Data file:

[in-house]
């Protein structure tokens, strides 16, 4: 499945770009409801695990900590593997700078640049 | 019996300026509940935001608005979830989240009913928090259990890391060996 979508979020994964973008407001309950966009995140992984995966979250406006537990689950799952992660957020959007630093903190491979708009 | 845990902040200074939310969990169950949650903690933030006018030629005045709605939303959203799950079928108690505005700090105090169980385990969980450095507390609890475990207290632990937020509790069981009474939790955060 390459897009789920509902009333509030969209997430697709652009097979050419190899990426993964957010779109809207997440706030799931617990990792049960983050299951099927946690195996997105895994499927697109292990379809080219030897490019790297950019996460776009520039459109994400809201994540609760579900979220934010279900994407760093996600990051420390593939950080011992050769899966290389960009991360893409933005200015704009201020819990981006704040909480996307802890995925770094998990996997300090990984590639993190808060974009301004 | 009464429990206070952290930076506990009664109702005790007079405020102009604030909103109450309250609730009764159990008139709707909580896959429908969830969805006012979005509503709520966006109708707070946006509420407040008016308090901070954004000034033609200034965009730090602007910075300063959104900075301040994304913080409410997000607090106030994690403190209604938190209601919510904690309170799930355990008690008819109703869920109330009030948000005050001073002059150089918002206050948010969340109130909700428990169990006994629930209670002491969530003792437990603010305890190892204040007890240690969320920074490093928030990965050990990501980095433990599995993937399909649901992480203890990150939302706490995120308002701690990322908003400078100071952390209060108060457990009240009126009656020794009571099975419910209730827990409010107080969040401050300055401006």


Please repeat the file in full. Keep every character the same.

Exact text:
[in-house]
């Protein structure tokens, strides 16, 4: 499945770009409801695990900590593997700078640049 | 019996300026509940935001608005979830989240009913928090259990890391060996 979508979020994964973008407001309950966009995140992984995966979250406006537990689950799952992660957020959007630093903190491979708009 | 845990902040200074939310969990169950949650903690933030006018030629005045709605939303959203799950079928108690505005700090105090169980385990969980450095507390609890475990207290632990937020509790069981009474939790955060 390459897009789920509902009333509030969209997430697709652009097979050419190899990426993964957010779109809207997440706030799931617990990792049960983050299951099927946690195996997105895994499927697109292990379809080219030897490019790297950019996460776009520039459109994400809201994540609760579900979220934010279900994407760093996600990051420390593939950080011992050769899966290389960009991360893409933005200015704009201020819990981006704040909480996307802890995925770094998990996997300090990984590639993190808060974009301004 | 009464429990206070952290930076506990009664109702005790007079405020102009604030909103109450309250609730009764159990008139709707909580896959429908969830969805006012979005509503709520966006109708707070946006509420407040008016308090901070954004000034033609200034965009730090602007910075300063959104900075301040994304913080409410997000607090106030994690403190209604938190209601919510904690309170799930355990008690008819109703869920109330009030948000005050001073002059150089918002206050948010969340109130909700428990169990006994629930209670002491969530003792437990603010305890190892204040007890240690969320920074490093928030990965050990990501980095433990599995993937399909649901992480203890990150939302706490995120308002701690990322908003400078100071952390209060108060457990009240009126009656020794009571099975419910209730827990409010107080969040401050300055401006």